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Climate. Ozone Hole over Antarctica Ban on fluorocarbons began 1979.

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Presentation on theme: "Climate. Ozone Hole over Antarctica Ban on fluorocarbons began 1979."— Presentation transcript:

1 Climate

2 Ozone Hole over Antarctica Ban on fluorocarbons began 1979

3 Solar Radiation Albedo (Surface Reflectivity) Albedo refers to ratio of the amount of reflected light to incident light. The higher the number the greater the proportion of light is reflected back. Glaciers and ice packs have an albedo of 0.8-0.9 (80-90%), while oceans and forests have an albedo of around 0.05 (5%). On average, 30% of solar radiation is immediately reflected back into space.

4 Global Map of Land Albedo

5 Solar Radiation Temperature Change with Latitude Conclusion: the greater the angle light strikes the earth, the greater amount of area over which each unit of energy is spread.

6 Solar Radiation Occurs in a range of wavelengths represented by the electromagnetic spectrum. Reaches Earth's atmosphere in the form of ultraviolet radiation, visible light, and infrared radiation. Incoming short and intermediate wavelength radiation may be: absorbed by gases in the atmosphere, reflected back into space from the atmosphere or earth's surface, or absorbed by the earth's surface.

7 Solar Radiation Incoming and outgoing long wavelength radiation is absorbed by water vapor, carbon dioxide, and other gases in the atmosphere. The greenhouse effect occurs when long wavelength radiation is absorbed in the troposphere

8 Solar Patterns are the Basis of Climate Earth The distance through atmosphere is different at high versus low latitudes.

9 The Earth at 23.5 O Tilt Seasonal Variation The Earth at 23.5 O Tilt Seasonal Variation.

10 Atmosphere Distinct zones of contrasting temperatures and compositions. Thermosphere - high temperature (includes ionosphere - auroras). Thermosphere - high temperature (includes ionosphere - auroras).. Mesosphere - low temperatures. Stratosphere - high levels of Ozone. Absorbs ultraviolet rays. Troposphere - nitrogen and oxygen; weather..

11 Structure of Atmosphere The atmosphere can be divided into four thermal layers: troposphere, stratosphere, mesosphere, and thermosphere. The boundary with space is at an altitude of approximately 500 km. Air temperatures decrease upward in the troposphere (to a minimum of approximately -50 o C) which contains our weather systems. Bulk of atmospheric gases (~75%) in this layer.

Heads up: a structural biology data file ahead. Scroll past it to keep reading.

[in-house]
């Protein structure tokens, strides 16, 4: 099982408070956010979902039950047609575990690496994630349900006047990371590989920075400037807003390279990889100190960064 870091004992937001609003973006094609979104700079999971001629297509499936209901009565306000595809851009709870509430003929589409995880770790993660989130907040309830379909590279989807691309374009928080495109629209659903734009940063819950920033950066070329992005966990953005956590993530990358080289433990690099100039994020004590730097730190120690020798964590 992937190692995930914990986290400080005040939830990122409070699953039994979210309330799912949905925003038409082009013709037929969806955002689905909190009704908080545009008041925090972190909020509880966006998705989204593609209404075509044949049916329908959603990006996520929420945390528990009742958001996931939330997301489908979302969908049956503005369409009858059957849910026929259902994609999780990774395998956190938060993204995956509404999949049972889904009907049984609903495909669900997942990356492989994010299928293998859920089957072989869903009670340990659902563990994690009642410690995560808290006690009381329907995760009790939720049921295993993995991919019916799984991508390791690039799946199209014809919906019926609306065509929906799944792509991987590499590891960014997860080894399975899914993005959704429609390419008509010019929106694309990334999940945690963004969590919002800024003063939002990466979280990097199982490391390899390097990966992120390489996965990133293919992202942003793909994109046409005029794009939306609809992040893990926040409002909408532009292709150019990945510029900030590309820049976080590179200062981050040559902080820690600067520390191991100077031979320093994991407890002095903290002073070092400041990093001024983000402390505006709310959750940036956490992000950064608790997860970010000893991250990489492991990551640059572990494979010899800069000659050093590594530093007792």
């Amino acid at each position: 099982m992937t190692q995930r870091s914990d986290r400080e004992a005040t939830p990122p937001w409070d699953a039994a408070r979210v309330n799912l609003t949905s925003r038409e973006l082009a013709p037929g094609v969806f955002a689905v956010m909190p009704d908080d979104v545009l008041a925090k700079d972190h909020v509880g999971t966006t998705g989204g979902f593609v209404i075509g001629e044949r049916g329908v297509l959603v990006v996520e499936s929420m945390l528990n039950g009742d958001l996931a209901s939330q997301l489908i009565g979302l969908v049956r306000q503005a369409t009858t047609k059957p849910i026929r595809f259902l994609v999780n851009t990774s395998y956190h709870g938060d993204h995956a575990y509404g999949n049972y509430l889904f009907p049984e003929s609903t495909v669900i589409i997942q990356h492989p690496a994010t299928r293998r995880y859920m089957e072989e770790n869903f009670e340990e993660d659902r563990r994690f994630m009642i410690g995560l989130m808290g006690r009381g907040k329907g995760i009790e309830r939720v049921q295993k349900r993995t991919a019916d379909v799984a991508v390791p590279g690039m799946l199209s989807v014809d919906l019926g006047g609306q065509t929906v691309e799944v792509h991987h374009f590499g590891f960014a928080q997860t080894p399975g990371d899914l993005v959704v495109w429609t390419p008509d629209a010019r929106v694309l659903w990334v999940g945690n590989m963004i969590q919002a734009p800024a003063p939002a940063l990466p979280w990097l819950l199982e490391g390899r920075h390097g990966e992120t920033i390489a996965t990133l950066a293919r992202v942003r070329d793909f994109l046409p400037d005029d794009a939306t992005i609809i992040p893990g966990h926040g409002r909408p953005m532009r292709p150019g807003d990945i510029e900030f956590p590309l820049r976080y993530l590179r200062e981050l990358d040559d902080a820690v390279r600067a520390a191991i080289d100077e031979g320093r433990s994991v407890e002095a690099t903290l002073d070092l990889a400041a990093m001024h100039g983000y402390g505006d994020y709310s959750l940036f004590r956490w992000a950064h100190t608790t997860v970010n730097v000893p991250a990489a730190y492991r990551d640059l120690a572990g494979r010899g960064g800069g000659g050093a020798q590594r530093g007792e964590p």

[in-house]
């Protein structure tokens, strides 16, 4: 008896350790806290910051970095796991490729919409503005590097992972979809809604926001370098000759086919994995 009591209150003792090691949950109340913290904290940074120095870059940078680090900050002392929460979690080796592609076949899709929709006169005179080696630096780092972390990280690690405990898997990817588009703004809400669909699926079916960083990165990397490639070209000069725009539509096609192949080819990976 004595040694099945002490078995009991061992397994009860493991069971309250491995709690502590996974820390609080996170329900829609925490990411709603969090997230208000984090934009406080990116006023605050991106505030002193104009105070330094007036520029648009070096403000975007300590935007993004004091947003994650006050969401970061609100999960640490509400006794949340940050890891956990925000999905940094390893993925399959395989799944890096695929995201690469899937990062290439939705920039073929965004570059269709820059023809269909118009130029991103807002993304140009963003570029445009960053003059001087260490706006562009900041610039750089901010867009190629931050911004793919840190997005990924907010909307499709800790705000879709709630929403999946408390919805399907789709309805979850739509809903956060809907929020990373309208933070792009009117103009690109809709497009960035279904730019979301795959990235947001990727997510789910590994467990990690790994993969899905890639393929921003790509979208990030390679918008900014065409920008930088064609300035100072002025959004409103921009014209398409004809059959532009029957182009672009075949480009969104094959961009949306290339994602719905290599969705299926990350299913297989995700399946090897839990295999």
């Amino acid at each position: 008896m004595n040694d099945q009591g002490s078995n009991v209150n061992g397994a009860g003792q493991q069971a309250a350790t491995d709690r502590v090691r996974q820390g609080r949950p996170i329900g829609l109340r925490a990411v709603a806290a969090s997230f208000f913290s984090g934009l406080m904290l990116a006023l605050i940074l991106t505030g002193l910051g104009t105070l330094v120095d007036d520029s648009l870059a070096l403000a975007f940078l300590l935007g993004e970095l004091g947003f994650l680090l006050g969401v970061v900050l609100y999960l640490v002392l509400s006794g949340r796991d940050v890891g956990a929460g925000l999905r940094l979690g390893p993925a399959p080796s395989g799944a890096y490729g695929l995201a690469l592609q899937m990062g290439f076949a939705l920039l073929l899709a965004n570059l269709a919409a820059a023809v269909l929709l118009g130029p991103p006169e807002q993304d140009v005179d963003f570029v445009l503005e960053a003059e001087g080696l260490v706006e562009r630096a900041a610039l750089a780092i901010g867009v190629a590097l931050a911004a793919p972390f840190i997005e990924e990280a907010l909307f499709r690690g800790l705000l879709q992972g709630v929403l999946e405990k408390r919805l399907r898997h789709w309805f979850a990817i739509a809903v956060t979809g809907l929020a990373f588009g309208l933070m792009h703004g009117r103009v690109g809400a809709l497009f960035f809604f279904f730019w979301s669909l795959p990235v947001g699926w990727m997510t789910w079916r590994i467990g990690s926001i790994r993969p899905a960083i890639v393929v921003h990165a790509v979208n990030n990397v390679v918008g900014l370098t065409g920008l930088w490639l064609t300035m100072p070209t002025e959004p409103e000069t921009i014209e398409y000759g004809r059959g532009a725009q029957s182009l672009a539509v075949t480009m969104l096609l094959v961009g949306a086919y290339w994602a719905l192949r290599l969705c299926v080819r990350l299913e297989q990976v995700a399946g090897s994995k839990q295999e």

12 Structure of Atmosphere Temperatures increase with altitude in the stratosphere as ozone absorbs incoming solar radiation. Temperatures decline again in the mesosphere but increase in the thermosphere.


14 Air Mass Formation


16 General Air Patterns

17 Atmospheric Circulation Pattern The sun, through heating of land and air, drives the earth’s patterns of rains, winds, and ocean currents.

18 Global Patterns of Air Circulation/Precipitation Air rises at the equator (equator = hot) First convection cell is highest because most energyAir rises at the equator (equator = hot) First convection cell is highest because most energy Adiabatic coolingAdiabatic cooling Rain occurs (cool air holds less water).Rain occurs (cool air holds less water). Air from the North and South comes in to replace it.Air from the North and South comes in to replace it. Coriolus effect - air is deflected because of momentumCoriolus effect - air is deflected because of momentum.

19 Air Pressures

20 Areas of High and Low Pressure Generate Surface Winds

21 Coriolus Effect


23 Coriolus Effect Responsible for where wind blows from; wind patterns influence regional weather.

24 Winds Wind is the horizontal movement of air from areas of high to low pressure. High pressure regions are dominated by cold, descending air, while low pressure areas are associated with warm, rising air masses. Winds blow perpendicular to the pressure gradient. Winds are deflected from their course by the Coriolis Effect

25 Ocean Currents Due to Coriolis Effect and Land Masses

26 Ocean waters warmed in the equatorial regions transport heat energy to other parts of the globe.

27 Circulation of Warm and Cool Ocean Waters has a Moderating Effect on Coastal Cities

28 Effects of Upwelling and Downwelling on Currents When the wind blows parallel to a Northern Hemisphere coastline and the ocean is to the right of the wind direction, upwelling can result. Wind in the opposite direction produces downwelling.

29 Upwellings Bring Nutrients to Surface

30 ENSO (El Niño – Southern Oscillation) The Southern oscillation is a phenomenon that refers to the see-saw effect of surface air pressures in the Eastern and Western Pacific Ocean. For Example, when air pressure recordings are high in Tahiti, they are low in Eastern Australia. Also noted was a cycle of varying Pacific Ocean temperatures which occurs annually on a small scale. This was recognized by Peruvian fishermen who called it El Niño (Christ Child) because it occurred during the winter close to Christmas.

31 Normally, have warm waters and heavy precipitation in the western Pacific. El Niño, have warm waters migrate to the eastern Pacific along with the convective cell and increased rainfall.

32 El Niño and La Niña ñ La Niña (cold conditions) Normal Conditions ñ El Niño (warm conditions)

33 Climate Changes Associated with ENSO

34 Weather Phenomenon are Produced by the Circulation of Air and Water. ThunderstormsHurricanesTornadoesDroughtsFloods

35 Mountain Effects on Precipitation

36 Six Climate Regions

37 Two climate conditions, temperature and precipitation, determine the terrestrial regions. Biomes

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